LATHROP, Calif. - On Oct. 17, a booming voice came over the loudspeaker system and was heard throughout the Defense Contract Management Agency Lathrop office – “This is an exercise. An earthquake has commenced. Drop, cover and hold on!” The great shakeout had begun.
Various conference rooms throughout the facility displayed manikin dummies captured in scenes of what could happen to someone that did not heed the "duck and cover" process in a real scenario.
For me, the office scene brought back memories. Twenty-four years earlier, on Oct. 17, 1989, I was at game three of the infamous “Bay Bridge” baseball World Series with my father. The smell of hot dogs and burgers filled the concourse, and the anticipation was electric. The cross-town rival Oakland A’s had a 2-0 lead, opposing the San Francisco Giants. However this time was different, the Giants were in their home park, Candlestick Park, right off the bay.
We had seats behind the home dugout, and I was filled with excitement. Little did I know the extraordinary events I witnessed that day wouldn’t be on the baseball diamond.
At 5:04 p.m., about a half-hour before game time, a rumble came from the upper deck. My father looked up to the stands, thinking the filing-in crowd had started the wave in excitement for the night’s competitive event. “What are they doing? It’s not even game time,” he thought. When he looked to the stands, he didn’t see a crowd doing the wave, but instead, the stadium lights were shaking 20 feet from side to side – an earthquake.
Once the full magnitude of events sunk in, my father grabbed me (then only 3 years old) and quickly covered me with his protective embrace. A loud roar came from beneath the earth and tremendous shaking commenced for what seemed like an eternity. On my dad’s wrist-watch, 12 seconds passed and it was over. The nationally televised 7.1 magnitude Loma Prieta earthquake had just taken place.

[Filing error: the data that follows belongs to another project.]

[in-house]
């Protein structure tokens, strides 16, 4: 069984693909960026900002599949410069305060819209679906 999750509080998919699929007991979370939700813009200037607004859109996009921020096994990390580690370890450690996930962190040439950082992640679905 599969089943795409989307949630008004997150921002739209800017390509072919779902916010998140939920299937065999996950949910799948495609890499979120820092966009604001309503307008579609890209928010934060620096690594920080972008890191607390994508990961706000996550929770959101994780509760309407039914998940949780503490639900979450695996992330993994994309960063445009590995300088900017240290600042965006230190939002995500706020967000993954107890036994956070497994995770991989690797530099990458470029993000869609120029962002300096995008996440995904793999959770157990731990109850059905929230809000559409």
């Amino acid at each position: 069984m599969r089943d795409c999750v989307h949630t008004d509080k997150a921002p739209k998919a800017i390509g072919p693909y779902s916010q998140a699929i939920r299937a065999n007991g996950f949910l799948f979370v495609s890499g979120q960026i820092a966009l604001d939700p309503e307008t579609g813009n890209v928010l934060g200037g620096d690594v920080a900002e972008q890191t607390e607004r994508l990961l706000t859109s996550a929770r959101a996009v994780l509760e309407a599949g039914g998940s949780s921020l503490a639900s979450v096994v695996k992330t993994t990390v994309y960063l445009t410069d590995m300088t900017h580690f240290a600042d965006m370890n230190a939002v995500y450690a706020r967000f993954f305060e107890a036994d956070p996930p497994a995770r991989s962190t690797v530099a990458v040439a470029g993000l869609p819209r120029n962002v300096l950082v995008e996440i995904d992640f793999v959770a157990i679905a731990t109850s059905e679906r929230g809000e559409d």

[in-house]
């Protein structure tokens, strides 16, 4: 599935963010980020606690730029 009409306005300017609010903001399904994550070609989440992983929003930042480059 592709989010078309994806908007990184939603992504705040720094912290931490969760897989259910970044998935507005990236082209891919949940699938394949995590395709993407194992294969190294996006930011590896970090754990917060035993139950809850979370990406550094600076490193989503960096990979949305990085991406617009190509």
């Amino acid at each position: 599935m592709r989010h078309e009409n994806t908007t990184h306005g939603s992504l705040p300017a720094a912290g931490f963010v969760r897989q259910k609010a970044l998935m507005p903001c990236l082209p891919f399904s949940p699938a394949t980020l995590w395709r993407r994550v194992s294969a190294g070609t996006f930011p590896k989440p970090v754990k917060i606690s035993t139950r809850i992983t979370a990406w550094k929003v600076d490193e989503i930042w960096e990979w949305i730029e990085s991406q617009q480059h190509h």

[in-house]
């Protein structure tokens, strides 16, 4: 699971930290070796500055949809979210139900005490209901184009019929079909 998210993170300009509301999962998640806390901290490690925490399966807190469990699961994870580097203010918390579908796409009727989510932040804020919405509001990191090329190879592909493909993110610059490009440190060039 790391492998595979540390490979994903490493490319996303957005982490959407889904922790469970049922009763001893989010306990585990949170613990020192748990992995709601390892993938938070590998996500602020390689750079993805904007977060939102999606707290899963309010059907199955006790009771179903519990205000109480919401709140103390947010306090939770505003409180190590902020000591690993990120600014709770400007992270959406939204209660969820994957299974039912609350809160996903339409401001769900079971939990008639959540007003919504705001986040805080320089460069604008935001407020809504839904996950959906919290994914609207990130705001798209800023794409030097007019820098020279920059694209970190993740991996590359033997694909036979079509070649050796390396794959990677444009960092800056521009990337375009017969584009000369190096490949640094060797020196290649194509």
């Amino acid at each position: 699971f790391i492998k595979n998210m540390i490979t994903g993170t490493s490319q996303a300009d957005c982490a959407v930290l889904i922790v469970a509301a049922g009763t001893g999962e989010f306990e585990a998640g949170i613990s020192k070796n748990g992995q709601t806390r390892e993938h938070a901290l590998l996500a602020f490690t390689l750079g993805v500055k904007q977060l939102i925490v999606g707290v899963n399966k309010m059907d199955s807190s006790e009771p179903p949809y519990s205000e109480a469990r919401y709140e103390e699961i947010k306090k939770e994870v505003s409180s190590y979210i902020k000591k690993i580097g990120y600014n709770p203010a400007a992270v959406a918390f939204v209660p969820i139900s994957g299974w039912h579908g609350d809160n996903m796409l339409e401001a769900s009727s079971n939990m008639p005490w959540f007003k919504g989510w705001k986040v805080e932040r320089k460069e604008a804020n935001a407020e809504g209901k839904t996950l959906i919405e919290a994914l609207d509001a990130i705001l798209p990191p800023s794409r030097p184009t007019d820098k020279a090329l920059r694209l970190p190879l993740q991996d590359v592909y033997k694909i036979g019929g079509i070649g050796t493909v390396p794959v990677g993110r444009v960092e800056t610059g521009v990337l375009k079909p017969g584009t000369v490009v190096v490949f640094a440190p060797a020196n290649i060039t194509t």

To this day I still remember those events – they are my earliest childhood memory. Fast forward 24 years and I’m back to almost the same location. My home office, DCMA Lathrop, is only about an hour east of San Francisco.
Now in Air Force blues and teamed with my DCMA brothers and sisters, I experienced this exercise in preparation for events should they happen again.
When the shakeout started, office workers of all ages scurried to find cover and huddled underneath anything they could find. For most it was their office desk. Then, as quickly as it started, the drill was over. This wasn’t your typical earthquake drill, however. Much more was at stake on this day.
“I was at my desk, and all I heard was a loud voice come over the loud speaker spelling out instructions for an earthquake drill,” recounts Steven Cobb, contract administrator. “I quickly got under my desk and braced for the exercised sways.”
Cobb, as well as many of the other office employees, was unaware that more than 24 million participants throughout the world participated in this shakeout drill at the exact time. According to the official shakeout website, more than 9 million in California alone participated in earthquake related activities.
|Date Posted:||01.02.2014 13:50|
|Location:||LATHROP, CA, US|
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